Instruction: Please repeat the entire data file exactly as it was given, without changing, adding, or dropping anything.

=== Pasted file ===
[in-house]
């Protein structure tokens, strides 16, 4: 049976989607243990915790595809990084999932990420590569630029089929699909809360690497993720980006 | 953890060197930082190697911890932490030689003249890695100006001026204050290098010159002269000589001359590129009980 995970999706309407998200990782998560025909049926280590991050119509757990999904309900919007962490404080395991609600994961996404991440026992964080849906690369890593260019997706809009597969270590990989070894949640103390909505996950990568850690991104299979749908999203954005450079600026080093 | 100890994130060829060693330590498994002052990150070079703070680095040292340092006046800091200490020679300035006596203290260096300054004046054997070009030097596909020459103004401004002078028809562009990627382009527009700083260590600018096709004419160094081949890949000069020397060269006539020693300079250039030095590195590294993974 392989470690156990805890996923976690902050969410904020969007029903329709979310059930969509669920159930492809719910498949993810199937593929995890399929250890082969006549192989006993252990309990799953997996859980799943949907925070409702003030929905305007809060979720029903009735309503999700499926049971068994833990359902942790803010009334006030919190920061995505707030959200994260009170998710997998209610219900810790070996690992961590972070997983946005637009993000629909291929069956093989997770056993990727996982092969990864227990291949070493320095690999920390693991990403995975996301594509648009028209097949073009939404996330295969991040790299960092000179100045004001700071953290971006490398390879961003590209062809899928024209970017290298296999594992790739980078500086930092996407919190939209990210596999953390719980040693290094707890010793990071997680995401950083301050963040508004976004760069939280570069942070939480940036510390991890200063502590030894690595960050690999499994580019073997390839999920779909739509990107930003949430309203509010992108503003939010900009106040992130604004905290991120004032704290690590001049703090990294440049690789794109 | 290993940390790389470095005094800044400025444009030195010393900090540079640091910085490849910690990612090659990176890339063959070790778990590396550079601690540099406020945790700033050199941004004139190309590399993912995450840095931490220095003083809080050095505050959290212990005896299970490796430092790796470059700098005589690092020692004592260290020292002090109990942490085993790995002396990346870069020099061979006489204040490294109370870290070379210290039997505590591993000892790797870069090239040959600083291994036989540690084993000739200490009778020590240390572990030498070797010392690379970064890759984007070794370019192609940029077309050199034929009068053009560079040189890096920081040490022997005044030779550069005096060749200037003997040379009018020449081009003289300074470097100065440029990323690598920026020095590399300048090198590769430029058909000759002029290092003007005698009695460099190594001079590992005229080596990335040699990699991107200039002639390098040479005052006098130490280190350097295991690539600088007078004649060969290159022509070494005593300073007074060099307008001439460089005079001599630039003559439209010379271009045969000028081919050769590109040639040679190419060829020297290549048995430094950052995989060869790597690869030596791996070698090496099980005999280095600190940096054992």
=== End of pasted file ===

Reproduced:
[in-house]
């Protein structure tokens, strides 16, 4: 049976989607243990915790595809990084999932990420590569630029089929699909809360690497993720980006 | 953890060197930082190697911890932490030689003249890695100006001026204050290098010159002269000589001359590129009980 995970999706309407998200990782998560025909049926280590991050119509757990999904309900919007962490404080395991609600994961996404991440026992964080849906690369890593260019997706809009597969270590990989070894949640103390909505996950990568850690991104299979749908999203954005450079600026080093 | 100890994130060829060693330590498994002052990150070079703070680095040292340092006046800091200490020679300035006596203290260096300054004046054997070009030097596909020459103004401004002078028809562009990627382009527009700083260590600018096709004419160094081949890949000069020397060269006539020693300079250039030095590195590294993974 392989470690156990805890996923976690902050969410904020969007029903329709979310059930969509669920159930492809719910498949993810199937593929995890399929250890082969006549192989006993252990309990799953997996859980799943949907925070409702003030929905305007809060979720029903009735309503999700499926049971068994833990359902942790803010009334006030919190920061995505707030959200994260009170998710997998209610219900810790070996690992961590972070997983946005637009993000629909291929069956093989997770056993990727996982092969990864227990291949070493320095690999920390693991990403995975996301594509648009028209097949073009939404996330295969991040790299960092000179100045004001700071953290971006490398390879961003590209062809899928024209970017290298296999594992790739980078500086930092996407919190939209990210596999953390719980040693290094707890010793990071997680995401950083301050963040508004976004760069939280570069942070939480940036510390991890200063502590030894690595960050690999499994580019073997390839999920779909739509990107930003949430309203509010992108503003939010900009106040992130604004905290991120004032704290690590001049703090990294440049690789794109 | 290993940390790389470095005094800044400025444009030195010393900090540079640091910085490849910690990612090659990176890339063959070790778990590396550079601690540099406020945790700033050199941004004139190309590399993912995450840095931490220095003083809080050095505050959290212990005896299970490796430092790796470059700098005589690092020692004592260290020292002090109990942490085993790995002396990346870069020099061979006489204040490294109370870290070379210290039997505590591993000892790797870069090239040959600083291994036989540690084993000739200490009778020590240390572990030498070797010392690379970064890759984007070794370019192609940029077309050199034929009068053009560079040189890096920081040490022997005044030779550069005096060749200037003997040379009018020449081009003289300074470097100065440029990323690598920026020095590399300048090198590769430029058909000759002029290092003007005698009695460099190594001079590992005229080596990335040699990699991107200039002639390098040479005052006098130490280190350097295991690539600088007078004649060969290159022509070494005593300073007074060099307008001439460089005079001599630039003559439209010379271009045969000028081919050769590109040639040679190419060829020297290549048995430094950052995989060869790597690869030596791996070698090496099980005999280095600190940096054992």